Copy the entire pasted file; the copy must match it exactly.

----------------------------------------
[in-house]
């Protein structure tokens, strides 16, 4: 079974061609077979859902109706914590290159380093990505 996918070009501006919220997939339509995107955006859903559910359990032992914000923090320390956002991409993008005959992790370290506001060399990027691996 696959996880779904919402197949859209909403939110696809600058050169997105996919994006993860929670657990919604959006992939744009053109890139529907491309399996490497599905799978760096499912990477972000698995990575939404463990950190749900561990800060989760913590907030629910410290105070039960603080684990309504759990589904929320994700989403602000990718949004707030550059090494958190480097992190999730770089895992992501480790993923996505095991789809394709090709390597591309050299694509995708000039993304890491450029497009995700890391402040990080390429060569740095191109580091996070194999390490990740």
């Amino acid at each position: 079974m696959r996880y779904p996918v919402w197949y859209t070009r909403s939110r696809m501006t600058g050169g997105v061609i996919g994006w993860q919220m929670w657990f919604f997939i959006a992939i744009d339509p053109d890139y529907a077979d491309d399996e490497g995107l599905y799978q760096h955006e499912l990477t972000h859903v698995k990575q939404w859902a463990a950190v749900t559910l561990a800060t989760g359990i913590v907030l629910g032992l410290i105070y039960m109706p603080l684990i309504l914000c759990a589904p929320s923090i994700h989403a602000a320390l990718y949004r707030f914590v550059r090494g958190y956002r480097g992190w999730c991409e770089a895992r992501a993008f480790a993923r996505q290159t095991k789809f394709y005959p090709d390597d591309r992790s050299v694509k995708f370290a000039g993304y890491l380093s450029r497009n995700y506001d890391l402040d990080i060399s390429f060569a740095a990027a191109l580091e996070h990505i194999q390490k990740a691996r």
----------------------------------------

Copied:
[in-house]
């Protein structure tokens, strides 16, 4: 079974061609077979859902109706914590290159380093990505 996918070009501006919220997939339509995107955006859903559910359990032992914000923090320390956002991409993008005959992790370290506001060399990027691996 696959996880779904919402197949859209909403939110696809600058050169997105996919994006993860929670657990919604959006992939744009053109890139529907491309399996490497599905799978760096499912990477972000698995990575939404463990950190749900561990800060989760913590907030629910410290105070039960603080684990309504759990589904929320994700989403602000990718949004707030550059090494958190480097992190999730770089895992992501480790993923996505095991789809394709090709390597591309050299694509995708000039993304890491450029497009995700890391402040990080390429060569740095191109580091996070194999390490990740």
């Amino acid at each position: 079974m696959r996880y779904p996918v919402w197949y859209t070009r909403s939110r696809m501006t600058g050169g997105v061609i996919g994006w993860q919220m929670w657990f919604f997939i959006a992939i744009d339509p053109d890139y529907a077979d491309d399996e490497g995107l599905y799978q760096h955006e499912l990477t972000h859903v698995k990575q939404w859902a463990a950190v749900t559910l561990a800060t989760g359990i913590v907030l629910g032992l410290i105070y039960m109706p603080l684990i309504l914000c759990a589904p929320s923090i994700h989403a602000a320390l990718y949004r707030f914590v550059r090494g958190y956002r480097g992190w999730c991409e770089a895992r992501a993008f480790a993923r996505q290159t095991k789809f394709y005959p090709d390597d591309r992790s050299v694509k995708f370290a000039g993304y890491l380093s450029r497009n995700y506001d890391l402040d990080i060399s390429f060569a740095a990027a191109l580091e996070h990505i194999q390490k990740a691996r």